Thailand has been facing increasing international scrutiny as a hub of human trafficking and slave labor. Some of the kingdom’s companies are striving to improve working conditions, especially for the millions of migrant laborers from surrounding countries. VOA Correspondent Steve Herman in Bangkok takes a look at one initiative for children at construction sites
Video

Video Public Raises its Voice on Power Plant Pollution

In the United States, proposed rules to cut pollution from the nation’s 600 coal-fired power plants are generating a heated debate. The U.S. Environmental Protection Agency, charged with writing and implementing the plan, has already received 300,000 written comments. As VOA’s Rosanne Skirble reports, another 1,600 people are lining up this week at EPA headquarters and at satellite offices around the country to give their testimony in person.
Video

Video Information War Rages Alongside Real One in Ukraine

The downing of the Malaysian airliner two weeks ago, and allegations that Russians are shelling Ukrainian troops across the border, have moved the information war swirling around the Ukrainian conflict to a new level. VOA's Al Pessin reports from Kyiv.
Video

Video When Fighting Eases, Gazans Line Up at Bakeries

When there is a lull in the conflict in Gaza, residents who have been hunkered down in their apartments rush out to stock up on food and other necessities. Probably the most important destination is the local bakery. VOA’s Scott Bobb reports from Gaza City.
Video

Video China Investigates Powerful Former Security Chief

The public in China is welcoming the Communist Party's decision to investigate one of the country's once most powerful politicians, former domestic security chief Zhou Yongkang. Analysts say the move by President Xi Jinping is not only an effort to win more support for the party, but an essential step to furthering much needed economic reforms and removing those who would stand in the way of change. VOA's Bill Ide has more from Beijing.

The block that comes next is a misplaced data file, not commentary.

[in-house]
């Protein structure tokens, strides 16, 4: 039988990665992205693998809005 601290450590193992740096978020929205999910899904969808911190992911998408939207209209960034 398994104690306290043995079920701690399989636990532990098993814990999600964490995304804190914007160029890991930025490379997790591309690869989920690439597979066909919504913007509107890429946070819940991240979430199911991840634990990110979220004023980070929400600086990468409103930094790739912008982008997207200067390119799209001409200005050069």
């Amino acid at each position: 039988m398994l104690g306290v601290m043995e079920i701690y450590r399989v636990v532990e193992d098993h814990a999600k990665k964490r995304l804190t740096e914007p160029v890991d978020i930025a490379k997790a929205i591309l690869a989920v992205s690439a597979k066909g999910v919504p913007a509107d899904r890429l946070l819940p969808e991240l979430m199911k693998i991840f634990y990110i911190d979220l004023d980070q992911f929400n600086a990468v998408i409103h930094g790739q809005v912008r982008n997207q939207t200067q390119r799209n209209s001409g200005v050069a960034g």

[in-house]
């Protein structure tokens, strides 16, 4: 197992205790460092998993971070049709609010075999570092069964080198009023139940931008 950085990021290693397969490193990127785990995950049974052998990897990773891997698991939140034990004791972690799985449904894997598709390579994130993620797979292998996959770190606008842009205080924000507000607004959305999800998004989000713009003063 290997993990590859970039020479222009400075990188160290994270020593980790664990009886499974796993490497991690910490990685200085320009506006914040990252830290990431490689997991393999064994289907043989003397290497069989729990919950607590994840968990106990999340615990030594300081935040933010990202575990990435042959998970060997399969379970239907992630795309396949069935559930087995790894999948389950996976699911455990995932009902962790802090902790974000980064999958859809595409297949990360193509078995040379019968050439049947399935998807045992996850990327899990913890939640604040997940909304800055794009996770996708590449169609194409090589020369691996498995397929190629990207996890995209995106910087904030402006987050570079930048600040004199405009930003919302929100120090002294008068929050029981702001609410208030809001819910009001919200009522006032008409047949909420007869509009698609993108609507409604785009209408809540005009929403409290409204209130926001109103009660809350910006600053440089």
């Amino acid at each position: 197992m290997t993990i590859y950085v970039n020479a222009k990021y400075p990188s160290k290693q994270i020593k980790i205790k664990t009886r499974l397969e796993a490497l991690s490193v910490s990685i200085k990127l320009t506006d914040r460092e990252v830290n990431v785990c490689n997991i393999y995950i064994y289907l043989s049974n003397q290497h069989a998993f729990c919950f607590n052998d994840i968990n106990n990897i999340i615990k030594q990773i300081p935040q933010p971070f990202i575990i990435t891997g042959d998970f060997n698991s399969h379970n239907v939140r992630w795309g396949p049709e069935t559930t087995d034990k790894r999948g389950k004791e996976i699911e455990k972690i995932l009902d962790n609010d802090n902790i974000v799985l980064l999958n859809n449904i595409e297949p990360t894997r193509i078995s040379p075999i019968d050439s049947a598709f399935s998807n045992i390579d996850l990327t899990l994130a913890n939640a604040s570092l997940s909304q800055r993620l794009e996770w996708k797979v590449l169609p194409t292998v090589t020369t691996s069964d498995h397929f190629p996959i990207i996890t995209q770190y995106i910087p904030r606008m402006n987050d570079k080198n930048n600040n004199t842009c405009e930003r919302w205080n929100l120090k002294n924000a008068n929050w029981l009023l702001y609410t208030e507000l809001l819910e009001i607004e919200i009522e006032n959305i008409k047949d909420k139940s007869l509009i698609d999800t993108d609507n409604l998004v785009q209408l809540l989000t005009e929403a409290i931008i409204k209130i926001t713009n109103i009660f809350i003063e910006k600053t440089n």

Video

Video US-Funded Program Offers Honduran Children Alternative to Illegal Immigration

President Obama and Central American leaders recently agreed to come up with a plan to address poverty and crime in the region that is fueling the surge of young migrants trying to illegally enter the United States. VOA’s Brian Padden looks at one such program in Honduras - funded in part by the United States - which gives street kids not only food and safety but a chance for a better life without, crossing the border.
Video

Video 'Fab Lab' Igniting Revolution in Kenya

The University of Nairobi’s Science and Technology Park is banking on 3-D prototyping to spark a manufacturing revolution in the country. Lenny Ruvaga has more for from Nairobi's so-called “FabLab” for VOA.
Video

Video Immigrant Influx on Texas Border Heats Up Political Debate

Immigrants from Central America continue to cross the U.S.-Mexico border in south Texas, seeking asylum in the United States, as officials grapple with ways to deal with the problem and provide shelter for thousands of minors among the illegal border crossers. As VOA's Greg Flakus reports from Houston, the issue is complicated by internal U.S. politics and U.S. relations with the troubled nations that immigrants are fleeing.

AppleAndroid